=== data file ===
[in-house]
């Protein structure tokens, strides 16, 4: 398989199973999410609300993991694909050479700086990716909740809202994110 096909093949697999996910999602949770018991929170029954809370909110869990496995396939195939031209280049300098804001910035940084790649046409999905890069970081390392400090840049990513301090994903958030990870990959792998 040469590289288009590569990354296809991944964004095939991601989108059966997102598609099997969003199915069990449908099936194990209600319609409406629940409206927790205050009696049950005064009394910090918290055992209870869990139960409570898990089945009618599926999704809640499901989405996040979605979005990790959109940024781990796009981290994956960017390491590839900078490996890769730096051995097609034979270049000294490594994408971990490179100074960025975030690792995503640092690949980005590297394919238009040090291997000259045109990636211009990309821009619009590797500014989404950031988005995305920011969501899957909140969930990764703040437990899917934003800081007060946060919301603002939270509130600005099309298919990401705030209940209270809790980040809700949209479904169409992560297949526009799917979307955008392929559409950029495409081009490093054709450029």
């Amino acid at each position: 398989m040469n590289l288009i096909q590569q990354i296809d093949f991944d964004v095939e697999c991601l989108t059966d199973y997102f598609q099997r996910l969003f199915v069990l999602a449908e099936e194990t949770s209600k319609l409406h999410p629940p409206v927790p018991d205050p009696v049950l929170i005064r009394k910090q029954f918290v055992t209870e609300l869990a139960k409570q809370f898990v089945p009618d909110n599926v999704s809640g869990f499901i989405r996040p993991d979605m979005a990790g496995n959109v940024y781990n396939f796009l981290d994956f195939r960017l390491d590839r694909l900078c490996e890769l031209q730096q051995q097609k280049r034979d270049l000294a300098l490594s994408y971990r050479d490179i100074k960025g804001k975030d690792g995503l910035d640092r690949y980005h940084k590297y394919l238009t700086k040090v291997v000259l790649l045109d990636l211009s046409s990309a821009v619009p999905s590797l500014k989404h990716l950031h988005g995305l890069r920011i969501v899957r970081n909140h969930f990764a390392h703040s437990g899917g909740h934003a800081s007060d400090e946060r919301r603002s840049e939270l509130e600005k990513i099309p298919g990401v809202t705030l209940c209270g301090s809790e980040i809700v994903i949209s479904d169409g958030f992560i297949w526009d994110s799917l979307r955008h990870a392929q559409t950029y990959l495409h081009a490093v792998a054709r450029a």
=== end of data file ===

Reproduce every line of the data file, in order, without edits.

[in-house]
């Protein structure tokens, strides 16, 4: 398989199973999410609300993991694909050479700086990716909740809202994110 096909093949697999996910999602949770018991929170029954809370909110869990496995396939195939031209280049300098804001910035940084790649046409999905890069970081390392400090840049990513301090994903958030990870990959792998 040469590289288009590569990354296809991944964004095939991601989108059966997102598609099997969003199915069990449908099936194990209600319609409406629940409206927790205050009696049950005064009394910090918290055992209870869990139960409570898990089945009618599926999704809640499901989405996040979605979005990790959109940024781990796009981290994956960017390491590839900078490996890769730096051995097609034979270049000294490594994408971990490179100074960025975030690792995503640092690949980005590297394919238009040090291997000259045109990636211009990309821009619009590797500014989404950031988005995305920011969501899957909140969930990764703040437990899917934003800081007060946060919301603002939270509130600005099309298919990401705030209940209270809790980040809700949209479904169409992560297949526009799917979307955008392929559409950029495409081009490093054709450029």
């Amino acid at each position: 398989m040469n590289l288009i096909q590569q990354i296809d093949f991944d964004v095939e697999c991601l989108t059966d199973y997102f598609q099997r996910l969003f199915v069990l999602a449908e099936e194990t949770s209600k319609l409406h999410p629940p409206v927790p018991d205050p009696v049950l929170i005064r009394k910090q029954f918290v055992t209870e609300l869990a139960k409570q809370f898990v089945p009618d909110n599926v999704s809640g869990f499901i989405r996040p993991d979605m979005a990790g496995n959109v940024y781990n396939f796009l981290d994956f195939r960017l390491d590839r694909l900078c490996e890769l031209q730096q051995q097609k280049r034979d270049l000294a300098l490594s994408y971990r050479d490179i100074k960025g804001k975030d690792g995503l910035d640092r690949y980005h940084k590297y394919l238009t700086k040090v291997v000259l790649l045109d990636l211009s046409s990309a821009v619009p999905s590797l500014k989404h990716l950031h988005g995305l890069r920011i969501v899957r970081n909140h969930f990764a390392h703040s437990g899917g909740h934003a800081s007060d400090e946060r919301r603002s840049e939270l509130e600005k990513i099309p298919g990401v809202t705030l209940c209270g301090s809790e980040i809700v994903i949209s479904d169409g958030f992560i297949w526009d994110s799917l979307r955008h990870a392929q559409t950029y990959l495409h081009a490093v792998a054709r450029a």